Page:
Written by our Cambodia Team.
August Program Highlights.
Throughout August we have been busy working with our partner organisation Children’s Action for Development to deliver classes to students across 6 villages.
This month we delivered regular lessons to a total of 254 students. The majority of these children were previously attending our supplementary education centres prior to Covid-19 imposed closures, however we are also seeing a small amount of children coming from the villages where we hold lessons who are not usually a part of the program.
We are also very happy to report that there has been an increase in attendance of 14 students since July! Breakdown of students according to the villages surrounding their corresponding supplementary centre:
- CAD1 = 88
- CAD2= 72
- CAD3= 94
Government School Partnership Updates.
Our community coordinator Phearom has been busy meeting with our government school partners to understand the challenges they are facing with remote learning.
We received very similar feedback across all 3 partner schools around the challenges of student learning while schools are closed. Overall the feeling was that all involved (teachers, students, families) are experiencing huge challenges in remote learning. There is also concern across schools about how far behind students are falling. These meetings also further highlighted the impact of inequalities in access and support for students.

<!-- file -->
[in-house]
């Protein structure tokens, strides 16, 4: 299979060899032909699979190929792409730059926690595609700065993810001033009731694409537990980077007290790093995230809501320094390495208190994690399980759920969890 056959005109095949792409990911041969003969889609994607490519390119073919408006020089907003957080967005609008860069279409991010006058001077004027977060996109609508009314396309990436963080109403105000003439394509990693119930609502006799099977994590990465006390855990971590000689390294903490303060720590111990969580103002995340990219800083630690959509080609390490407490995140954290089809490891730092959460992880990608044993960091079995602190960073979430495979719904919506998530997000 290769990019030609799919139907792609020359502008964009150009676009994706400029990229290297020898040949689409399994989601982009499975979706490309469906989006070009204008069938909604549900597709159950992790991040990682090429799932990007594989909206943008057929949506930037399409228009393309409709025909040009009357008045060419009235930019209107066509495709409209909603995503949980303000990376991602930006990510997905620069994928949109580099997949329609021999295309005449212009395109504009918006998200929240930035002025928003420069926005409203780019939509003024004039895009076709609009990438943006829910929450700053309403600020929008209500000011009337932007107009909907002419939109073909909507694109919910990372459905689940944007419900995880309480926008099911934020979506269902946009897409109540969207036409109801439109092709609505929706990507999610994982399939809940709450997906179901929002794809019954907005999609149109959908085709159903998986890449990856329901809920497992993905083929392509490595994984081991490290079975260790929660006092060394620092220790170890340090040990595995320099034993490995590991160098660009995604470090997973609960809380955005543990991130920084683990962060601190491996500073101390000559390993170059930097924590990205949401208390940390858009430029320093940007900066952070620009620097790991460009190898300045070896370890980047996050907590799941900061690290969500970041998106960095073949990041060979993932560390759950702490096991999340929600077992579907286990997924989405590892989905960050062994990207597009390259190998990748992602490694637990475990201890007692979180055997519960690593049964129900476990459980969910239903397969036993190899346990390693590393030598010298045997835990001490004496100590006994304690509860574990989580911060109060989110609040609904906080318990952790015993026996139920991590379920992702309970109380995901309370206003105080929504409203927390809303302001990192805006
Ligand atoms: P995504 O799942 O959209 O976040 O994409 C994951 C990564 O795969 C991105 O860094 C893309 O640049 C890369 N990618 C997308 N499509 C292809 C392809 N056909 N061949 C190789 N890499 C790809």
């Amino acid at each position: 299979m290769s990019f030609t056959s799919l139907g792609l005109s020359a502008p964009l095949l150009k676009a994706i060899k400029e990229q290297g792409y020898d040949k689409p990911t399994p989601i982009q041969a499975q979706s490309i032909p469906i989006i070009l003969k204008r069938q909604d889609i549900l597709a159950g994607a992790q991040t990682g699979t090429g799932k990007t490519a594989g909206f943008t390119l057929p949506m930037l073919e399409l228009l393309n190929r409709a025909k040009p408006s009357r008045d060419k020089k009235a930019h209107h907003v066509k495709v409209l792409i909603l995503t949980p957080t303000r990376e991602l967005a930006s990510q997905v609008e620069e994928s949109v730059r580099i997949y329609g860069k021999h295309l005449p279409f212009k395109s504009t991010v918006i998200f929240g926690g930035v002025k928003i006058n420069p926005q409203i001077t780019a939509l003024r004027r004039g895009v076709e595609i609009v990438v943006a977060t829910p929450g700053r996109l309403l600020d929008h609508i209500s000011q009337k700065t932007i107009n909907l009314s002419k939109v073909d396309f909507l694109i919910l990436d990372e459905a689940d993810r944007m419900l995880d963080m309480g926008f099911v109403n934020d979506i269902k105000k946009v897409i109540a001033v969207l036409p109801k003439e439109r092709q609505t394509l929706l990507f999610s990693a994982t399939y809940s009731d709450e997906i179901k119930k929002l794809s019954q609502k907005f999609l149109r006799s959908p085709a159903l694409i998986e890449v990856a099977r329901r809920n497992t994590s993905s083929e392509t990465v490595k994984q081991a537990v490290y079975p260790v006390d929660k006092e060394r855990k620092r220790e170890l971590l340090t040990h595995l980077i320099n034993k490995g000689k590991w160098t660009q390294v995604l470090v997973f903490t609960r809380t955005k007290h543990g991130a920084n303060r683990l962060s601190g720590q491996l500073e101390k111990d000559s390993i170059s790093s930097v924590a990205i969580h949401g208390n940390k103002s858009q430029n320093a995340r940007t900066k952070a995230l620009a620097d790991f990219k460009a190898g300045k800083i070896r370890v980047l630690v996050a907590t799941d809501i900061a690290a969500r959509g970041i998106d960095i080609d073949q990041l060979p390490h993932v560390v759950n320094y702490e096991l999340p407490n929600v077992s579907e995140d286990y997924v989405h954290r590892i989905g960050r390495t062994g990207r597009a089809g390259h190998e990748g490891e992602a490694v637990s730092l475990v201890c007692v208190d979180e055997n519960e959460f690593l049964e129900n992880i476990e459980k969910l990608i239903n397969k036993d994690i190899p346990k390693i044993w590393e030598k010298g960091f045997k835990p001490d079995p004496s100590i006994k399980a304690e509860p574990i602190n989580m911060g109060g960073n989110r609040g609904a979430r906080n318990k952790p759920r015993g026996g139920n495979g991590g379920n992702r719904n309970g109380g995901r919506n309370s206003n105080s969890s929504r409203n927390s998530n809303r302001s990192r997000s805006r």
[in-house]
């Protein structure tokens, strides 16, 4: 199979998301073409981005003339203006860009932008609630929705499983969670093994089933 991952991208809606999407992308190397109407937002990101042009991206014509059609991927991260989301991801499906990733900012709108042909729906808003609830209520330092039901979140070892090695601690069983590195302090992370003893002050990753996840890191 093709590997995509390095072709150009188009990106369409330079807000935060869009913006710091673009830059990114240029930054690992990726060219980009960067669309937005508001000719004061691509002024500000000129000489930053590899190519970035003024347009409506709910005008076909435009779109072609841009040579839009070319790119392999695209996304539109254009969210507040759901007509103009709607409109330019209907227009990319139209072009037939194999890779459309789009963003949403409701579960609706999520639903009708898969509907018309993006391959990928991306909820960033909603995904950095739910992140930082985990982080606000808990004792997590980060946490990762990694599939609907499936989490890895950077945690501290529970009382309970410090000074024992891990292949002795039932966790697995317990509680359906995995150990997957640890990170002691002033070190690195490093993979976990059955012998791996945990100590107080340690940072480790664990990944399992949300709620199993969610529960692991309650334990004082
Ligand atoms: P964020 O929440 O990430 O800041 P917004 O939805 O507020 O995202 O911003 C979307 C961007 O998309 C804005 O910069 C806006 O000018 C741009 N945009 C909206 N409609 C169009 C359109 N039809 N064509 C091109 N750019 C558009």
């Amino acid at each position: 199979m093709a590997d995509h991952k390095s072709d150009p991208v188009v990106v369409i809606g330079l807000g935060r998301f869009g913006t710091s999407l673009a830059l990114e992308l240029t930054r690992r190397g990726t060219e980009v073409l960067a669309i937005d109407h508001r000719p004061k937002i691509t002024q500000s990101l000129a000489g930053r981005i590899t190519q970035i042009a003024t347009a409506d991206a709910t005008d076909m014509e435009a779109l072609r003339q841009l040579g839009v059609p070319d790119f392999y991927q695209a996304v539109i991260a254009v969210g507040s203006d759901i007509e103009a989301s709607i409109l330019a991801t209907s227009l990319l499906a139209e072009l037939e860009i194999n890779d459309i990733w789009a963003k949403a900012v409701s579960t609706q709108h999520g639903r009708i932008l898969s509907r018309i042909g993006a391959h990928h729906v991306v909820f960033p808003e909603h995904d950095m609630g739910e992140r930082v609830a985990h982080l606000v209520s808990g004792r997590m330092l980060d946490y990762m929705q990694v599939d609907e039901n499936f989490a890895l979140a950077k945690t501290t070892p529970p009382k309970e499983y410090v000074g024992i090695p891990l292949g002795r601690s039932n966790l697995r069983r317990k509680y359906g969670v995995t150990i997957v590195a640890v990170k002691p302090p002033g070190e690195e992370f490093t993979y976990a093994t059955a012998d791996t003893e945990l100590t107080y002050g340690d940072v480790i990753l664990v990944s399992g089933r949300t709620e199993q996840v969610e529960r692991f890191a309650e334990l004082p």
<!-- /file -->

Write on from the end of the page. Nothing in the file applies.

School 1: High School
- Less than 50% of students are engaging in online classes.
- Main issues include poor phone service in the villages, financial burdens and a lack of access to technology. Many students are also working with their parents on their farms.
- There will be extra classes on offer for grade 9 &12 prior to their examinations.
- The director is incredibly concerned about student’s ability to catch up in classes 7&8, 10&11 as they do not have examinations and therefore will not have any additional supplementary classes.
- Reports from the school Director indicate that e-learning is not going well and that he does not feel that they are able to support students effectively.
- Only 6 students are engaging with their teachers regularly over fb chat (preferred contact method being used by the school)
- There is particular concern for the youngest children in grades 1-3 as it is incredibly difficult to engage them in remote learning and they require a lot of support from parents, who don’t seem to have much time to help their children with school work.
- Staff feel that E-learning is “not very effective” and that many students are not interested in learning online.
- According to their observation, the main challenges are related to access. In some areas the internet is too slow and some students don’t have access to a smart phone.
- Students are also going to work with their parents at the farm, taking time away from their studies.
- Teachers are also making home visits where possible in cases where students live close to the school, however some students also live very far away making it difficult for teachers to visit them in their homes to give homework.